North Yorkshire’s Best Churchyard 2021

13th September 2021

We launched our first ever Best Churchyard competition in this year, to celebrate the pivotal role of churches of all denominations in communities across North Yorkshire and the unique part churchyards play in our cherished landscape – as peaceful havens for wildlife and people.

The winner of the 2021 Best Churchyard Competition is…. St. Mary’s Church, Kettlewell

We all know that 2020 has been an extraordinary year, an year like no other, and we really valued the number of entries submitted especially as it is our first every Best Churchyard Competition; fully understanding the restraints imposed on those trying to adhere to management plans and grass cutting regimes.

'It’s been a real privilege to be the judge’s panel for this competition and visit some really outstanding Churchyards throughout August. Congratulations and much appreciation to all the volunteers, who have worked so hard, during exceptionally difficult times to ensure that these little havens are so beautiful and tranquil to visit. All of these churchyards have conservation at their core and all should be on a visit list'
Trustee, Dr. Morris Charlton said

Spofforth Church just off the busy main road provides peace and tranquillity for visitors in the extensive churchyard. It has numerous mature trees and a meadow feel with a rich flora giving providing a haven to enjoy nature. The challenge is to find Blind Jack’s grave!

Acklam Churchyard is a real haven and beauty spot well off the beaten track and unique in that as a rural churchyard it no longer has its church on site. The churchyard has a good balance of management intervention and letting nature take its course. I could have sat here for the day watching Roe deer and busy birds in the trees.

Aislby Church is removed from the busy Guisborough Road and gives a stunning view across the North Yorkshire Moors. It has a terraced structure with wild flower borders.

Nunnington Churchyard has a rich ground flora and numerous yew trees making it a very traditional and beautiful churchyard . It should be on the must visit list for those who visit the nearby Nunnington Hall.

Finghall has the ring of ancients – an old English word Fin, Inga and halt meaning a nook of land of the family or followers of a man called Fina. It’s certainly in a nook of the land hidden in a valley, great mature trees, visited by Greater Spotted Woodpeckers and a developed and nurtured ground flora.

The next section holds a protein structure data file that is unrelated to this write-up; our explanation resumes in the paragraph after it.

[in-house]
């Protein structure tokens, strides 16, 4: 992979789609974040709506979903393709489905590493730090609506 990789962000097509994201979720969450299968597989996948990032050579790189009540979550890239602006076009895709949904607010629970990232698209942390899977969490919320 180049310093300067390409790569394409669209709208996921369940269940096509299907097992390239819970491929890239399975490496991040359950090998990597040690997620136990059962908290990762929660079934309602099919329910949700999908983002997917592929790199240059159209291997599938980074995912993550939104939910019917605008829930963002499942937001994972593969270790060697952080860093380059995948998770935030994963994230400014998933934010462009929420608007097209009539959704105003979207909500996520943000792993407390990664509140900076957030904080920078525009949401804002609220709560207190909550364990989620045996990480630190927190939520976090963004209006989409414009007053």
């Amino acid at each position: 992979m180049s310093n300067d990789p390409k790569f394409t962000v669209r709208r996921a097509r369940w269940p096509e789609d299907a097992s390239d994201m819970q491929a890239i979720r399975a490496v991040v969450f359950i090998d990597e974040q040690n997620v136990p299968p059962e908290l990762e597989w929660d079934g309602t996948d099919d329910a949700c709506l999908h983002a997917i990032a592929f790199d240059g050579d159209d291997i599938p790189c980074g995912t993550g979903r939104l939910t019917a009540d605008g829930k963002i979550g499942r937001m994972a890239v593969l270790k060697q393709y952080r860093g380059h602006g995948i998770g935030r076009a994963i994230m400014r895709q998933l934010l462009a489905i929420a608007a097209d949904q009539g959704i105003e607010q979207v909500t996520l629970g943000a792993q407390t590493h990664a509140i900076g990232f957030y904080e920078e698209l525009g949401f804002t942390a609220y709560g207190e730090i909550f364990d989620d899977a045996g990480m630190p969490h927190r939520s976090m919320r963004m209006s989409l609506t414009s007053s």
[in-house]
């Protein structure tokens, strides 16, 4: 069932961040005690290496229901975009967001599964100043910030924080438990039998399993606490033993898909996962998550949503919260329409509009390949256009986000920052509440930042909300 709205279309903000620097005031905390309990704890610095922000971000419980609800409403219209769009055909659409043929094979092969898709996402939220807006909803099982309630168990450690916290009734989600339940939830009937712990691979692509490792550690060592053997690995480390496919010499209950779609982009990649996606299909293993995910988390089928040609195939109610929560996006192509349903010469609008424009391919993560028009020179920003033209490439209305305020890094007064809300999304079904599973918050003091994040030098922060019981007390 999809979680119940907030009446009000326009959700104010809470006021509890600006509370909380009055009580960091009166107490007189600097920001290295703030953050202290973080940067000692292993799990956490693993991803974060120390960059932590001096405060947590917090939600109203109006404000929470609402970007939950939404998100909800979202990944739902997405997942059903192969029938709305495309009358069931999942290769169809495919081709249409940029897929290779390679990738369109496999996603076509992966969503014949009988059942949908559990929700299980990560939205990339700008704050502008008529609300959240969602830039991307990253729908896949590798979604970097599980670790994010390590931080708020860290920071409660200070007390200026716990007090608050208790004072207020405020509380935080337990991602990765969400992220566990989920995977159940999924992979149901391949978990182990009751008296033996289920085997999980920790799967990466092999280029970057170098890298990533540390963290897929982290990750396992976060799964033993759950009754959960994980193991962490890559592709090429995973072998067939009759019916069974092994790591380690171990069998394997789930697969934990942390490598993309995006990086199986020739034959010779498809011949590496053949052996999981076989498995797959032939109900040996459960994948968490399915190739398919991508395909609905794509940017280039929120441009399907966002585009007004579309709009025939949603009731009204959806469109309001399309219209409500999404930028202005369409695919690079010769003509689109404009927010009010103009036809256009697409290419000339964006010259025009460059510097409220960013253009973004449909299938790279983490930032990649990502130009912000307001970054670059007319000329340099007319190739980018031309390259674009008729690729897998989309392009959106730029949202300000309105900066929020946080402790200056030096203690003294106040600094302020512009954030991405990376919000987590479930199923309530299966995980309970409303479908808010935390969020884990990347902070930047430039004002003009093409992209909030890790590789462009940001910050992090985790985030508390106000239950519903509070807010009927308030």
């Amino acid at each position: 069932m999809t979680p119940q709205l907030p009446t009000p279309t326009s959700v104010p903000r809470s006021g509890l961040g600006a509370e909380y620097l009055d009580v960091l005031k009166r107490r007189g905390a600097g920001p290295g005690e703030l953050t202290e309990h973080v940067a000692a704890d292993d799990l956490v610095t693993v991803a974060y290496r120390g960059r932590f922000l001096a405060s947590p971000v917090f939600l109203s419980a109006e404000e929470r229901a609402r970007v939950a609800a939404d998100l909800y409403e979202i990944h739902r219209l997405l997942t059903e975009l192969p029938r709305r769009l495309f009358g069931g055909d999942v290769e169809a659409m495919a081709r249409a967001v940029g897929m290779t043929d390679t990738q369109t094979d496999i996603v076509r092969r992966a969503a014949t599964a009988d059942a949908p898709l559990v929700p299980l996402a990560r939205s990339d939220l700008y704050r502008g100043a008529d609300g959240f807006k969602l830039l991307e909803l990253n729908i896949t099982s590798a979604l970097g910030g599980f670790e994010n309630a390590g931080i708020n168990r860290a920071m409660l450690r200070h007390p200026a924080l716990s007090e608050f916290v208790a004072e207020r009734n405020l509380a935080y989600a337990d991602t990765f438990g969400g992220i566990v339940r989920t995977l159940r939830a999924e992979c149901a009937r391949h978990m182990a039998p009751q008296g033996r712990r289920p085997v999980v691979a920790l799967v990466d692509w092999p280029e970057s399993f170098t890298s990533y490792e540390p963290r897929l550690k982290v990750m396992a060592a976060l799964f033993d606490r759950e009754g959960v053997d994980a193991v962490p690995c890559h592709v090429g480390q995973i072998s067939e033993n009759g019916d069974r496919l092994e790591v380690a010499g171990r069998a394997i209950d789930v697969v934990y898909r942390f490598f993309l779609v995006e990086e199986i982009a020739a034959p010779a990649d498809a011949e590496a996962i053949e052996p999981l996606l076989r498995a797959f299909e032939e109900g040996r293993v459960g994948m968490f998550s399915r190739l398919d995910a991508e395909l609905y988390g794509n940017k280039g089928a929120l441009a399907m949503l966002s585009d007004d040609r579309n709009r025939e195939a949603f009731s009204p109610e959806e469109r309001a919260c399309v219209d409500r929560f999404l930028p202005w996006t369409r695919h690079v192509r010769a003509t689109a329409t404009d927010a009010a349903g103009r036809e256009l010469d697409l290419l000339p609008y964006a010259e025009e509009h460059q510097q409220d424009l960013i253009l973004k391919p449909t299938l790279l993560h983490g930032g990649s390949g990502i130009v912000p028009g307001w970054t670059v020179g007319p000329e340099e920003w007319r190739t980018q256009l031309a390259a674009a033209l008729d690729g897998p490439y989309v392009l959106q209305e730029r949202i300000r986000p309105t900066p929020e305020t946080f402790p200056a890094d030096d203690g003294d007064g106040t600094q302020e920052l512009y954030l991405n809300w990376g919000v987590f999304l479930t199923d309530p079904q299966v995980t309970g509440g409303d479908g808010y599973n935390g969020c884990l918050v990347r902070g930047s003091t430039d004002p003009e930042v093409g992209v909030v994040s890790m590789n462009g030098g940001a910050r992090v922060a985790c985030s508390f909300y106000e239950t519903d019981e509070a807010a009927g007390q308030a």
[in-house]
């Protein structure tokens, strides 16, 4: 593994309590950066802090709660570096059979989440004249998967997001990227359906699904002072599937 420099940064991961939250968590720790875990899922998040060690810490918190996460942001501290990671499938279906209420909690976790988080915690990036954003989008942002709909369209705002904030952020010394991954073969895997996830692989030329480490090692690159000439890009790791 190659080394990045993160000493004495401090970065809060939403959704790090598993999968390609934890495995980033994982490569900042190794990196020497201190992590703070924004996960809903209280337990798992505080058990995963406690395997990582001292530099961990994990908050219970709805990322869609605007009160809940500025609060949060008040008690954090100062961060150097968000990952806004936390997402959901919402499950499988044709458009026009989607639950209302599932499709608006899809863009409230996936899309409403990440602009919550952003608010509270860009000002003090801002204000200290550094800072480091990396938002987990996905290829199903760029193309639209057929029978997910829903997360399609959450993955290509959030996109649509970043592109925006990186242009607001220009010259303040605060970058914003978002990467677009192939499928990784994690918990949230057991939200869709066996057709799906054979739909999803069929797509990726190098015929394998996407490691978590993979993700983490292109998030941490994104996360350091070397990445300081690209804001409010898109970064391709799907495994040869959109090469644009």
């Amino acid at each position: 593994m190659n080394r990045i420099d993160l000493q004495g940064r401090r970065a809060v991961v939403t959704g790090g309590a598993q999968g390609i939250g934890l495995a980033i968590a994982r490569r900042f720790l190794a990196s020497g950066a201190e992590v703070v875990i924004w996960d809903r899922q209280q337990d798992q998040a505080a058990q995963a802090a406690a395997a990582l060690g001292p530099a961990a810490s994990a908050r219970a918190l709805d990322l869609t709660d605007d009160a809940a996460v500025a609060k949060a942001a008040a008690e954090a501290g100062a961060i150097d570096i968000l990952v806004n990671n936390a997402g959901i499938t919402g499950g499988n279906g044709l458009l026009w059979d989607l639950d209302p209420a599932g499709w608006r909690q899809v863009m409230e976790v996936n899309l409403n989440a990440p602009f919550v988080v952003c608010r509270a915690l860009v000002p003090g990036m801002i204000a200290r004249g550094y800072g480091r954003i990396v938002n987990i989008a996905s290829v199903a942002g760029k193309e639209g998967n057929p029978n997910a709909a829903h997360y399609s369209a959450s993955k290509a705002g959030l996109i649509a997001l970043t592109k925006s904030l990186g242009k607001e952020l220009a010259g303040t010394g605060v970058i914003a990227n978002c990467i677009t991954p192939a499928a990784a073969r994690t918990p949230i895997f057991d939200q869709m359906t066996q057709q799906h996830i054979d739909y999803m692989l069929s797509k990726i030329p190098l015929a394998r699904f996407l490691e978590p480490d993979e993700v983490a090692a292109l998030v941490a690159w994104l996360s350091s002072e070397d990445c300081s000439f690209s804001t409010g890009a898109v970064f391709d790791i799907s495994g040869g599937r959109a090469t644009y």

Sharow is a tranquil haven by what is quite a busy road – well established mature trees, plenty of dead wood for insects and bee friendly with a well-developed coherent and consistent management plan ensuring this is an exceptional churchyard.

Giggleswick – everything you would expect of a churchyard in a beautiful area. Well developed flora for a limestone area of the Dales well managed and developed by the local community.

Lothersdale Churchyard, moving onto gritstone contrast with the Dales area to the north and has its own developed flora and mature trees. Evidence of much hard work and commitment in this churchyard. A tranquil spot and one I will revisit. Very strong links with flora walks based from the church.

Kettlewell, our overall and unanimous winner. Kettlewell is a very busy post pandemic tourist hot spot, but walk down the little lane through the lynch gate and you are in an area of peace, tranquillity and contemplation – the journey is immersive. The churchyard is big enough to swallow many visitors whilst at the same time allowing room for sitting undisturbed on the numerous seats and enjoying the yard itself and the views of the Dales. There is a rich and developed flora with a good insect population and busy bees. Whilst many piles of wood are havens for insects there is much high value standing dead wood in the churchyard. There is a meandering route through the churchyard that takes in the flora that ends up at a well designed labyrinth. In 45 minutes within the churchyard there were 21 bird species and four species of butterflies. 

'What really stood out for me about Kettlewell is how reverence and compassion for the natural world is woven into every aspect of the churchyard: the considered planting of the borders with bee and butterfly friendly plants, the quotes carved into wooden plaques, the way long-grass, mature trees and wildlife-rich habitats were interspersed throughout the churchyard. Even on an overcast damp day the amount and variety of wildlife we saw was fantastic. The sense of peace and opportunities for contemplation were outstanding. The church and local community should be commended on creating an exceptional space where people and wildlife are so nurtured and welcomed.'
Trustee, Rosy Eaton

This years entries were spread far and wide geographically.

2021 Best Churchyard competition was so successful we hope it will inspire more of our very special places to enter next year’s competition. It has been so uplifting to see how much care and passion goes into safeguarding these iconic places, especially after such harrowing times.